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SUMMER SNEAKS : Drew, We HArdley Knew Ye : The littlest Barrymore finally seems back on track in solid film roles. Though she's already lived several lives, her future looks bright. After all, she's only 20.

May 14, 1995|Bronwen Hruska | Bronwen Hruska is an occasional contributor to Calendar.

NEW YORK — One minute, a pixie-like Drew Barrymore is hunched over her iced tea at a sidewalk table at Pete's Tavern. The next, her faded brown T-shirt is up around her ears.

The cherubic 7-year-old from "E.T.," now 20, is flashing her unencumbered bosom to her lunch guest (in addition to restaurant patrons, pedestrians and motorists who happen to be passing). She's demonstrating exactly how easy it was to bare her breasts for David Letterman on national television a few weeks back.

"It was definitely the most exhilarating minute of my life," says Barrymore, who's enjoyed more infamy than fame over her long and uneven acting career. Her bleached hair is slightly mussed, darker at the roots, and her face is makeup-free except for a layer of sickly chic brown lipstick. There is not one earring in any of the eight holes in her lobes. Plastic-tipped baby safety pins secure a pair of dime-store sunglasses.

"Any woman who tells me she sat next to Dave's desk and didn't want to get up and dance for him, they're lying--or just really different than me and I can't understand them," says Barrymore, who has also been stripping recently at New York's trendy Blue Angel club.

Letterman, who was legitimately surprised by the birthday present, may have put on his classic mock-shock expression for his fans, but he recently confided a slightly different take: "I guess an argument can be made that it was in bad taste, but I have to say from a professional standpoint and also from a personal standpoint, it was certainly one of the delights of my adult life."

Besides, says her friend Nancy Juvonen, who makes up one-third of Barrymore's year-old production company, Flower Films, "She's really good at it." This, apparently, is a compliment.

Barrymore's pale, luminous skin doesn't redden at today's display. In fact, she hardly notices she's given everyone on 18th Street a free show. "I'm so comfortable in my skin," she coos, lighting a cigarette. "If you ever are lucky enough to get to that place in your life--and I had to go through tons and tons of (expletive) to get there--you have to take advantage of it. It's not about exhibitionism. That's where it goes wrong, when it becomes about wanting to show yourself, instead of just being able to."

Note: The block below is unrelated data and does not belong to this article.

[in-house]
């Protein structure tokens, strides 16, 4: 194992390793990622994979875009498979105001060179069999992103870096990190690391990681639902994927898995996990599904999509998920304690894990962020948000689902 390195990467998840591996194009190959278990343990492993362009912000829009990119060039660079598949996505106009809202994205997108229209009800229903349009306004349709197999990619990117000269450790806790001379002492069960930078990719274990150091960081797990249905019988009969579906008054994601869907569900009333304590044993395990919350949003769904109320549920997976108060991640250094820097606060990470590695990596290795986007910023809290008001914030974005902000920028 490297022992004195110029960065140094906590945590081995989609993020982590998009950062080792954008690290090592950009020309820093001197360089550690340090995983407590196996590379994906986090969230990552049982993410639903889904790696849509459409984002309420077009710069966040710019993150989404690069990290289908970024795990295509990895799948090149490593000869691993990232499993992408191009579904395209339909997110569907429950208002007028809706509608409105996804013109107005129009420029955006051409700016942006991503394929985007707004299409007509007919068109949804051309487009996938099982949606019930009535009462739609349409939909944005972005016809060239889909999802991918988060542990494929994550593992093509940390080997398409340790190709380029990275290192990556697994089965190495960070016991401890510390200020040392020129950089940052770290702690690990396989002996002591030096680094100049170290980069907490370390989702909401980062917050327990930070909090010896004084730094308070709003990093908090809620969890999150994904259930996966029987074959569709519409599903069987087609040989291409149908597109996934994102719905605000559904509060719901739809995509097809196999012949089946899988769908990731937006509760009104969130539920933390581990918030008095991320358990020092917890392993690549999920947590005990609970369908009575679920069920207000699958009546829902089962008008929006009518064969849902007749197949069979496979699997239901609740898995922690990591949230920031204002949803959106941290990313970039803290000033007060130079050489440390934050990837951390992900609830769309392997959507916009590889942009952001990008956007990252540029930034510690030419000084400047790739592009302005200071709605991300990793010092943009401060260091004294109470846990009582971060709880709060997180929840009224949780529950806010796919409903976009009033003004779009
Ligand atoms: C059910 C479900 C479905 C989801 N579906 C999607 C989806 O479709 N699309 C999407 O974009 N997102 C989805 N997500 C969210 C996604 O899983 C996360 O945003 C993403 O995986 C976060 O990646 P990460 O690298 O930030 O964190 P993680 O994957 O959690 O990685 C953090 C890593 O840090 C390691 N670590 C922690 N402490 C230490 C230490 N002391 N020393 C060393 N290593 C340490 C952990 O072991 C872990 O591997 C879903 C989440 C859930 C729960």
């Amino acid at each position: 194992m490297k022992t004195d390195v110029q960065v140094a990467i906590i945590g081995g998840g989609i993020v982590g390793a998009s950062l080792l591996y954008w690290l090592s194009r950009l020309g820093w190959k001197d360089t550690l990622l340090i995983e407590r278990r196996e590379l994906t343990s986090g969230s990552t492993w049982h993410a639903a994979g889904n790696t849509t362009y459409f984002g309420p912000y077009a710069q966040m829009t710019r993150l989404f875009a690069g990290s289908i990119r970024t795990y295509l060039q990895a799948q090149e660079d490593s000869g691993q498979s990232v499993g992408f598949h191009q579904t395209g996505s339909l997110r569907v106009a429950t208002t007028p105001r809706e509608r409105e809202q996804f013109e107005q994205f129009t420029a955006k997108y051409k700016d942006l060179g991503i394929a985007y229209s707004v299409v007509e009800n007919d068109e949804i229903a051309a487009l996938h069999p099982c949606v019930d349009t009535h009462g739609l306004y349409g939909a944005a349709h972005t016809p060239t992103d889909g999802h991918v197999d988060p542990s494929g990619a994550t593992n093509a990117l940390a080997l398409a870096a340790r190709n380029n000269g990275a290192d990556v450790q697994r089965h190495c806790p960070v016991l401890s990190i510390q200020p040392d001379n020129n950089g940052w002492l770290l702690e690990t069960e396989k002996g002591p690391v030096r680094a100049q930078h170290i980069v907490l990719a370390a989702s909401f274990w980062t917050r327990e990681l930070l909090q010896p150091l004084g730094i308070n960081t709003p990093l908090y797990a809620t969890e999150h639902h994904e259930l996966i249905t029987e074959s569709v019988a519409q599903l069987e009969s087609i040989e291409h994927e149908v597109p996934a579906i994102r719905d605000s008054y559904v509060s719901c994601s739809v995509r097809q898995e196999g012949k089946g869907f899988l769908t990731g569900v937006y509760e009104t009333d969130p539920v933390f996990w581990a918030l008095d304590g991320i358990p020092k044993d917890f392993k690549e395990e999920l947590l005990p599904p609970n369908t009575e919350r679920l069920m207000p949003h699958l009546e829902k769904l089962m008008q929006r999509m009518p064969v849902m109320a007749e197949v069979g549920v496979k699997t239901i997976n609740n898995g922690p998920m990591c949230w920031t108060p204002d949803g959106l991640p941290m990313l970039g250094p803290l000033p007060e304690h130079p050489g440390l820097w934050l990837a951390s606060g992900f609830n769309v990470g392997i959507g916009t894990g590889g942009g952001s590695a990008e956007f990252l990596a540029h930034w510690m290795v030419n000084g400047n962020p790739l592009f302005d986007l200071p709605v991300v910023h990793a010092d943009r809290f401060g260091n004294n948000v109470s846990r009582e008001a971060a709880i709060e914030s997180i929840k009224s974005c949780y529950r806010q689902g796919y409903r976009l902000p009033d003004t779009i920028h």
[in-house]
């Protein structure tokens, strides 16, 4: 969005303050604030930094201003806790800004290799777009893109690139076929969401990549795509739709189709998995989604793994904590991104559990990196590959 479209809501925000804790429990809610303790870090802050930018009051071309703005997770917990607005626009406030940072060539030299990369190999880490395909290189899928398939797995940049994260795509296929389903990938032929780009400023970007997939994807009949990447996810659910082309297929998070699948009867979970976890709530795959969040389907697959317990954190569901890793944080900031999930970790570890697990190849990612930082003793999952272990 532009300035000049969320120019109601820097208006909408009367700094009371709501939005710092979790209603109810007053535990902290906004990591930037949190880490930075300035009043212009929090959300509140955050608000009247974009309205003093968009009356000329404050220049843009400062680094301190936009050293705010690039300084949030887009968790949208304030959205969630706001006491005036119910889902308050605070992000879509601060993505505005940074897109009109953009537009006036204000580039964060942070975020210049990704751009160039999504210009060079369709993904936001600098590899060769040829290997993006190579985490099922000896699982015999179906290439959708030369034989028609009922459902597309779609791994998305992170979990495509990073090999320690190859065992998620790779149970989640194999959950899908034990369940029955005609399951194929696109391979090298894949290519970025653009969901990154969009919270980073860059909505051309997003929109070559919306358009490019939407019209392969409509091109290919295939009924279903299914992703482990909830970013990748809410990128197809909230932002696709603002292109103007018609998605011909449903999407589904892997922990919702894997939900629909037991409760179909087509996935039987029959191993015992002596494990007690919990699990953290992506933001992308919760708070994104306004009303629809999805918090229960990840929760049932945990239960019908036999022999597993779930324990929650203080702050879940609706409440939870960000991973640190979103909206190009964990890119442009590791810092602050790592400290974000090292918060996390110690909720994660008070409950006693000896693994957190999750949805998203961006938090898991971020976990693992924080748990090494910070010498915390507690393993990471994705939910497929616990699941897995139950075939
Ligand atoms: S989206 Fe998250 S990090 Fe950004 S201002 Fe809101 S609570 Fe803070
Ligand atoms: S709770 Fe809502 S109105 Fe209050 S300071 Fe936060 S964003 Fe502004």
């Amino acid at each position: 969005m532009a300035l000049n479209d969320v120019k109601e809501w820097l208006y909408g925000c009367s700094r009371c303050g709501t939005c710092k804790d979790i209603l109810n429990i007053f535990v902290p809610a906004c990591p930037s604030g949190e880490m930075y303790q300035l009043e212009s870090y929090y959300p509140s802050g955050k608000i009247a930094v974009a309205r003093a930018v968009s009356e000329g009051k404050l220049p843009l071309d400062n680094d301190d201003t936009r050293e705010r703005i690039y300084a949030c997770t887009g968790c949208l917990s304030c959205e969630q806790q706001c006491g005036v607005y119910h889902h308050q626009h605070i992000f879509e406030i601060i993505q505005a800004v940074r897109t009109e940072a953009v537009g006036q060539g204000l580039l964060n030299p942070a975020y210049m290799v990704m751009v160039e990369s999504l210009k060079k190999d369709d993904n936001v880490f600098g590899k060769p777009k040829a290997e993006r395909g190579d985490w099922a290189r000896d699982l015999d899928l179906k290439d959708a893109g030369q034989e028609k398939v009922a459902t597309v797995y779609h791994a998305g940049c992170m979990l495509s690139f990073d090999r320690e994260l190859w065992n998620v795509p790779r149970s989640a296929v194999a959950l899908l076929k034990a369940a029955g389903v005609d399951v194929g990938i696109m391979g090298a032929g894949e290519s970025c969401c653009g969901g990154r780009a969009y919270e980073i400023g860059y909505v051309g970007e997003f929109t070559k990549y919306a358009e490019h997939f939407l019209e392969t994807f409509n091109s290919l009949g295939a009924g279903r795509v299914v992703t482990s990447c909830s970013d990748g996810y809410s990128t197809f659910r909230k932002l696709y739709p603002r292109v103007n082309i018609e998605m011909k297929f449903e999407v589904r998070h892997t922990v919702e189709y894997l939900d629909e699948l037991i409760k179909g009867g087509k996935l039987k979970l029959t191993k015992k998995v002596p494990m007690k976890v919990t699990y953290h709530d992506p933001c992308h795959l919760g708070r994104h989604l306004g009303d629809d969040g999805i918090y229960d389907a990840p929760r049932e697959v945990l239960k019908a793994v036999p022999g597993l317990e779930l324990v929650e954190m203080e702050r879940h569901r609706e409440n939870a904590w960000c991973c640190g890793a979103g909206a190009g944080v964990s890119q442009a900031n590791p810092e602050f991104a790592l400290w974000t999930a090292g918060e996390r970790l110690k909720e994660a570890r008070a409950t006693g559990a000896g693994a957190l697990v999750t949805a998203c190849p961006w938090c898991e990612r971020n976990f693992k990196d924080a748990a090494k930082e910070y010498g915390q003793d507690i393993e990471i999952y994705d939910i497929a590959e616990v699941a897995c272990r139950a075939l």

Now, with her performance as the boy-crazy and ultra-likable Holly in this year's "Boys on the Side" under her belt, and her coming summer performances in "Mad Love" and "Batman Forever," Barrymore has forced Hollywood to give her a second look--even when she's fully clothed.

According to "Boys on the Side" director Herbert Ross, Barrymore rediscovered herself in the role of Holly.

"Drew recognized something in the role that hadn't been tapped before. There was humor, wit and bravery--in addition to sweetness and goodness--all of which exist in Drew," says Ross. "I had no idea she was an actress of the quality she is. I think this picture has done her a great deal of good. She'll be taken seriously now."

Her "Mad Love" and "Batman" co-star, Chris O'Donnell (whom she affectionately calls her "apple pie"), says Barrymore's confidence surprised him. "Drew is not self-conscious at all. She's very sure of herself--opinionated even," he says. "She doesn't sit and think about things, she knows what she likes and where she wants to go with her character. That makes her seem much older than she is."

Barrymore's mother, actress and recent sex-tips book author Ildiko Jaid Barrymore, says her daughter came into the world that way. "Drew was always very self-possessed," says Barrymore. "She knew who she was and what she wanted in life--to a spooky level. At 4 she knew she wanted to be an actress. She was autonomous, independent, always focused on her goals and how to achieve them. Whatever I taught her by example was basically to allow herself the freedom to discover and the freedom to take risks."

Juvonen describes her friend as "a cross between an 8-year-old boy and a 40-year-old woman," who will wrestle and playfully "suck on" her buddy O'Donnell one minute and make cool-headed business decisions the next.

"Age has never had anything to do with it," says Barrymore, her tweezed eyebrows giving off a look of surprise and disdain at once. "I learned that lesson really young, thank God. People who are wrapped up in age are closed off to a lot. It's a very shallow way of thinking."

Barrymore decided years ago that sex was the way to change her public image, which had gone from pigtails to party girl in no time. She started drinking at age 9 when her mother took her along to L.A. clubs and parties. She was smoking pot and snorting cocaine by 12, and at 14 she attempted suicide. Rehab soon followed, as did her tell-all book about her addictions, "Little Girl Lost."

Though she finally sobered up, she was also washed up as she reached her early teens. No directors would give her a chance--until she snagged the role of a villainous teen-age sexpot in 1992's campy "Poison Ivy."

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